Migrant Fishers Bring Demand for Labor Rights and Wi-Fi on Every Vessel to Seafood Expo Global 


Migrant fishers, working in forced labor conditions, celebrate as the EU bans products made with forced labor

BARCELONA - Migrant fishers who work on Taiwan’s distant-water fleet are attending the Seafood Expo Global (SEG) to speak out against the harrowing conditions aboard these vessels, including forced labor, physical abuse, and disappearances at sea. SEG opened on Tuesday just as the European Parliament took a momentous vote to approve a law banning products made with forced labor and today passed the Corporate Sustainability Due Diligence Directive (CSDDD), decisions with far-reaching implications for the seafood industry.

As part of the Wi-Fi NOW for Fisher’s Rights Campaign, migrant fishers, and their allies call on the world’s biggest seafood brands, retailers, and investors to support their fight for fundamental labor rights, including Wi-Fi on every vessel.

“Our fishing trips can go on for ten months without returning to port. During this time, we have no way of contacting the outside world. We are completely isolated out at sea. Work hours are brutal, and work-related accidents happen frequently due to the dangerous nature of the work and the lack of rest we get,” said Adrian, a fisher from Indonesia and member of the Indonesian Seafarers Gathering Forum (FOSPI).

"We are urging the seafood industry to act quickly as lives are at risk. We demand that seafood brands and others sourcing from Taiwan make it mandatory for vessels to provide Wi-Fi to protect fishers and the ocean," said Hadi, a leader of the Indonesian Seafarers Gathering Forum (FOSPI).

Taiwan has the second largest distant-water fishing fleet after China and exports 1 billion dollars in seafood annually to the United States, Japan, and the EU, among other markets. Factors such as isolation at sea, thin profit margins, withholding of wages, recruitment fees, excessive working hours, and crew lack of access to communication technologies such as Wi-Fi can all drive forced labor and IUU fishing.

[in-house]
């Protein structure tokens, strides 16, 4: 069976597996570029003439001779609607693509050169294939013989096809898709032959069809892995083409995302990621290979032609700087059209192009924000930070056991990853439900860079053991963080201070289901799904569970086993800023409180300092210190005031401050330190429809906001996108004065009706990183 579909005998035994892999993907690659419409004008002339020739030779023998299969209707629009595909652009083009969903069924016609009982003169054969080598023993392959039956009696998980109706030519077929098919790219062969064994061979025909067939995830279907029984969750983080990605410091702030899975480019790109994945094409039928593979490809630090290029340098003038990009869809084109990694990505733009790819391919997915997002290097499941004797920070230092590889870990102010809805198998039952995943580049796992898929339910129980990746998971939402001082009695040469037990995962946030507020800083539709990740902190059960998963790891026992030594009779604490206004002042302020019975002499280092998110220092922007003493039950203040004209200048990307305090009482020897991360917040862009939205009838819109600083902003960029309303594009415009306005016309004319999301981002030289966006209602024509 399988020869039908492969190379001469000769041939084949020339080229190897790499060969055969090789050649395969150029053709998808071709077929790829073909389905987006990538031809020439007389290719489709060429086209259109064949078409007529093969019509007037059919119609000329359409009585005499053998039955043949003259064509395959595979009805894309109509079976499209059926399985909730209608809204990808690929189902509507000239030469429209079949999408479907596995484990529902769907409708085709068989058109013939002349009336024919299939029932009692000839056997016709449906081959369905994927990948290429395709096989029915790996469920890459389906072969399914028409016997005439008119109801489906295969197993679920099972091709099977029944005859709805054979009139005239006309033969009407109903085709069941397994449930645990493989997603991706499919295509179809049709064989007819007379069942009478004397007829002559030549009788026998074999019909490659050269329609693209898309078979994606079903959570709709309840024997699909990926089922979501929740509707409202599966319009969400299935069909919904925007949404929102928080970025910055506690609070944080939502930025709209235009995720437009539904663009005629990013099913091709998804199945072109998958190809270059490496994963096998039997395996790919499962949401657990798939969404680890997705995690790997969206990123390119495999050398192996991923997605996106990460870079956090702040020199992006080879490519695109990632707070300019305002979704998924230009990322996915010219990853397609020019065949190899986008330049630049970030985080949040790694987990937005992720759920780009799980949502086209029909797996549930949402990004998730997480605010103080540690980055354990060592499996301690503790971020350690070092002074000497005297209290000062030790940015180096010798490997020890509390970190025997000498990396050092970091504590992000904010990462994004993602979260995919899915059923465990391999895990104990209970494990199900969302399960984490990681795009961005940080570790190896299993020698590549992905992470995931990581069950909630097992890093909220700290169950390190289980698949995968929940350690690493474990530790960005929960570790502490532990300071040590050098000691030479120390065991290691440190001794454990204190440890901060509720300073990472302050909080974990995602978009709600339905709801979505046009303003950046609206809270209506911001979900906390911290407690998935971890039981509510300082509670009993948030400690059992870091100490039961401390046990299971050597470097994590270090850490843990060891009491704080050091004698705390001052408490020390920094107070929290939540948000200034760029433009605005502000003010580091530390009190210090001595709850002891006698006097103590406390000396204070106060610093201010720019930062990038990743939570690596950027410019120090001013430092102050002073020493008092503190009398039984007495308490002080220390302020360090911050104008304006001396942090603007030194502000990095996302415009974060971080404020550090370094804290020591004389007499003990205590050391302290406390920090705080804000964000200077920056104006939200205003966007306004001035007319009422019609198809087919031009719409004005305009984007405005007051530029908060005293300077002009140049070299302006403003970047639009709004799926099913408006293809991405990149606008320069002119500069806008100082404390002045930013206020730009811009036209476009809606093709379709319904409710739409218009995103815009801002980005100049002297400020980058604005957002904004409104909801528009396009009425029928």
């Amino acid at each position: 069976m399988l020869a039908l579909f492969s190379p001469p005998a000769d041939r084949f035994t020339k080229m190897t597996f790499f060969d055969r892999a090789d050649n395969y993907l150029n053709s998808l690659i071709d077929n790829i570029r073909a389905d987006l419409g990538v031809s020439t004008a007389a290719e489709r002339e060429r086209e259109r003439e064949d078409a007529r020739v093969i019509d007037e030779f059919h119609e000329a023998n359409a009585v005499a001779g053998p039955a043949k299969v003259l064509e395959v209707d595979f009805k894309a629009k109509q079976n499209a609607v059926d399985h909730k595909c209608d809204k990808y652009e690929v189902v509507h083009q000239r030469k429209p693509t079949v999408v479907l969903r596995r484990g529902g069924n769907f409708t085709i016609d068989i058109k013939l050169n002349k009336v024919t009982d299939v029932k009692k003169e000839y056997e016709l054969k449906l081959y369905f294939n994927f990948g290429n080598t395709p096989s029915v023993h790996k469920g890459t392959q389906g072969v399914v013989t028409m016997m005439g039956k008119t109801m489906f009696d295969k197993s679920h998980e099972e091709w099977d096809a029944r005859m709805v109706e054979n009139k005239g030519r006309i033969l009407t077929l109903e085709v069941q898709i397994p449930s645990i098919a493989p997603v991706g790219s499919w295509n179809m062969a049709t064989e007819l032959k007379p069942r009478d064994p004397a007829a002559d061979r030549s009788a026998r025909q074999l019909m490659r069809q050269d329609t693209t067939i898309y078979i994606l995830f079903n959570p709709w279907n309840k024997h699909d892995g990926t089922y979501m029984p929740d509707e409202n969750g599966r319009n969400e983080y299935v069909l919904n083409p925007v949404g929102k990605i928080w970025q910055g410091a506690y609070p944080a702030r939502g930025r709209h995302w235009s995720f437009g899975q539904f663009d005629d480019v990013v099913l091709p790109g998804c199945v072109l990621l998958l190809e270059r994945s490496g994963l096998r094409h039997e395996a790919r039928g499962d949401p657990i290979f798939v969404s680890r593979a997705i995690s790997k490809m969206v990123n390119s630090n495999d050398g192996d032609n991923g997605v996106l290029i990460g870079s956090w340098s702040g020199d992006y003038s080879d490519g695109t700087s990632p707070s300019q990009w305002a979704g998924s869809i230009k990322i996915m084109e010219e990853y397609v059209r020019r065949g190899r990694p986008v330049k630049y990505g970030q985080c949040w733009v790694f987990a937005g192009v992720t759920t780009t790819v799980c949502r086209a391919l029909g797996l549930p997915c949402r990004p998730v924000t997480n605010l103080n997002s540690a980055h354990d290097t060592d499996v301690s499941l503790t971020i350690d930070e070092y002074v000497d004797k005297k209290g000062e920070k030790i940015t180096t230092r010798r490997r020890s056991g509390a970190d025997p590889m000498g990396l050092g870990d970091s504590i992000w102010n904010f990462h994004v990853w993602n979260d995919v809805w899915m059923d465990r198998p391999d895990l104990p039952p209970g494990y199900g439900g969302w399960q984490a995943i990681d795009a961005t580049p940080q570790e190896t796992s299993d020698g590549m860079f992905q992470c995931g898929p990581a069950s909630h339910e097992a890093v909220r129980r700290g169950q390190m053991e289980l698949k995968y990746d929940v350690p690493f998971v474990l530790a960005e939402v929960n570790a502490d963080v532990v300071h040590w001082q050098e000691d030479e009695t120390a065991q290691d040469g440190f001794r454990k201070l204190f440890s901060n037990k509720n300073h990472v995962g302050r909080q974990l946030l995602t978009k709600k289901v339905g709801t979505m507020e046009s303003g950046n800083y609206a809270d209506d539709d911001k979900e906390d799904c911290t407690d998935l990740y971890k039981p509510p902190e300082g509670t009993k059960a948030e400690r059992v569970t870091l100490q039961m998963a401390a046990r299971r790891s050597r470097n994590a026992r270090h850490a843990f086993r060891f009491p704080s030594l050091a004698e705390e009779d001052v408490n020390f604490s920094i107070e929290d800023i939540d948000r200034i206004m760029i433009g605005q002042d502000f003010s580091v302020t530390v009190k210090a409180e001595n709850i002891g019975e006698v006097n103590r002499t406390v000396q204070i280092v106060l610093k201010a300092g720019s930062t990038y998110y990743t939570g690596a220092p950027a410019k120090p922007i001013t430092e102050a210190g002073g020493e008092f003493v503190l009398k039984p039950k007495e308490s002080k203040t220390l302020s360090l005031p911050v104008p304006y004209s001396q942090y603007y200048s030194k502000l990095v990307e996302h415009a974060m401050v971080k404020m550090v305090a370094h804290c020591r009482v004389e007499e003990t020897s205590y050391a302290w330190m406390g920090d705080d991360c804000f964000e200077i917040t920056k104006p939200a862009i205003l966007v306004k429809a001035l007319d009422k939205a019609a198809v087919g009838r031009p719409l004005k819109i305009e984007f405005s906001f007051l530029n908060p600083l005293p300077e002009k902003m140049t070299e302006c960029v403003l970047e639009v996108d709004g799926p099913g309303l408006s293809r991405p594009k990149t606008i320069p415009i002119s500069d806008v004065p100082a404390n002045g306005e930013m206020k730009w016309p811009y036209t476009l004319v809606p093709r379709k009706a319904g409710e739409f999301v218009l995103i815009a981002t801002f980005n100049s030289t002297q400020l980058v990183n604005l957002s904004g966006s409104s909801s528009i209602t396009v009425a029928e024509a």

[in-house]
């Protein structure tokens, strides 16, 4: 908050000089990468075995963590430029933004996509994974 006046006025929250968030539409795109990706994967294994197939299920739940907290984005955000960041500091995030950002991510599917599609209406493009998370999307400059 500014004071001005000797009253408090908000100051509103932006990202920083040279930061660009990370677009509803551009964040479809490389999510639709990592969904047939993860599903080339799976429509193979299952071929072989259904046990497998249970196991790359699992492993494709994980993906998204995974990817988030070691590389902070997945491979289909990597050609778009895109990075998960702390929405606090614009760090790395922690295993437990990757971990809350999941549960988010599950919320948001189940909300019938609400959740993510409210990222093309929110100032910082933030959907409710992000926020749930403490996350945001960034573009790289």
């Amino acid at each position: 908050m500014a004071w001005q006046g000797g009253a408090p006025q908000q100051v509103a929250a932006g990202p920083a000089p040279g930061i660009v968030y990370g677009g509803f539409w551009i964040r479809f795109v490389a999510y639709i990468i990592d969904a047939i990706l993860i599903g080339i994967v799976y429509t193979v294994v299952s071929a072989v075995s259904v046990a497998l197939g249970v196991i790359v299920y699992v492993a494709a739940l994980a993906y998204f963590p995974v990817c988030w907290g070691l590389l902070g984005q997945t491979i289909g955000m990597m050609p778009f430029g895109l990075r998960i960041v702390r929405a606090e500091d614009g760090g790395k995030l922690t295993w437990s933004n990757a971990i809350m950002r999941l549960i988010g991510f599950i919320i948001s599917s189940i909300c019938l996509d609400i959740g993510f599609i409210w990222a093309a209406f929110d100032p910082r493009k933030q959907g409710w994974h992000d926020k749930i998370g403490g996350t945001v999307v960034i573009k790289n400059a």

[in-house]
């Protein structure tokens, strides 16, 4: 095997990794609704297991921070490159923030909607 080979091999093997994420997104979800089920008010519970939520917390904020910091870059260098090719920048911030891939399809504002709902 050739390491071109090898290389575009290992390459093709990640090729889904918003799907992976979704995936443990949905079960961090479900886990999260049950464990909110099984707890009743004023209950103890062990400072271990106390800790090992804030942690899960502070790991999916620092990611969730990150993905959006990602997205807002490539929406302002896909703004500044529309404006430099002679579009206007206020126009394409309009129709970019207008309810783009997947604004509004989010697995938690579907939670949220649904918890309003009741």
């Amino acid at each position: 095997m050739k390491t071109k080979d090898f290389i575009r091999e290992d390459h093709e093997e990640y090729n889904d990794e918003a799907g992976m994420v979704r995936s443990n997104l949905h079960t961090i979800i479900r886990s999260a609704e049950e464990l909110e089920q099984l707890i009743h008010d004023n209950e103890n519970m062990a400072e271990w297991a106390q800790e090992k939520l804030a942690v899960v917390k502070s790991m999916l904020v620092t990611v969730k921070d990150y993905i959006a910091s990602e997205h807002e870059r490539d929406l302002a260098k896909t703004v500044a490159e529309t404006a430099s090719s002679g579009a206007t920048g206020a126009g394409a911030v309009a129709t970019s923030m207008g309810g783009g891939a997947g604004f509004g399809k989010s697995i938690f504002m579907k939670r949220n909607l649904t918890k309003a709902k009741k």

“These two laws mark an important step towards eradicating forced labor from EU supply chains, and we’re calling for their swift and effective implementation in the seafood industry. Mandating Wi-Fi for fishers is a crucial first step for companies to conduct effective supply chain due diligence and to help eradicate forced labor, ensure labor rights, and support responsible fishing. There is no truly ‘sustainable’ seafood without labor rights for fishers. Fishers can play a foundational role in driving progress toward a sustainable seafood industry with dignity for workers and the ocean,” stated Valery Algaza, Deputy Director of Global Labor Justice-International Labor Rights Forum.

Over the past few months, migrant fishers have escalated their demands for Wi-Fi, and their cause has gained global attention. During their visit to Barcelona this week, they met with the city government of Barcelona and received full support. In March, The Guardian published an exposé that detailed labor abuses and pervasive IUU fishing in the seafood industry. A delegation of migrant fishers from FOSPI traveled to the Seafood Expo North America and received an outpouring of support from the community, followed by a trip to Washington, D.C. for meetings with the U.S. Department of Labor’s Bureau of International Labor Affairs, the U.S. Trade Representative, and members of Congress. 

Migrant fishers with FOSPI also recently met with the Taiwanese government and seafood associations, as negotiations have stalled on a memorandum of understanding (MOU) to improve the rights of distant-water fishers. Following the SEG, migrant fishers and their allies will travel to Brussels to meet with The European External Action Service, the EU's diplomatic service, among others.

Wi-Fi NOW for Fisher’s Rights Campaign is an international campaign with U.S., Taiwanese, and Indonesian allies, including Indonesian Seafarers Gathering Forum, or Forum Silaturahmi Pelaut Indonesia (FOSPI), Global Labor Justice - International Labor Rights Forum (GLJ-ILRF), Taiwan Association for Human Rights (TAHR), Stella Maris Kaohsiung, Humanity Research Consultancy (HRC).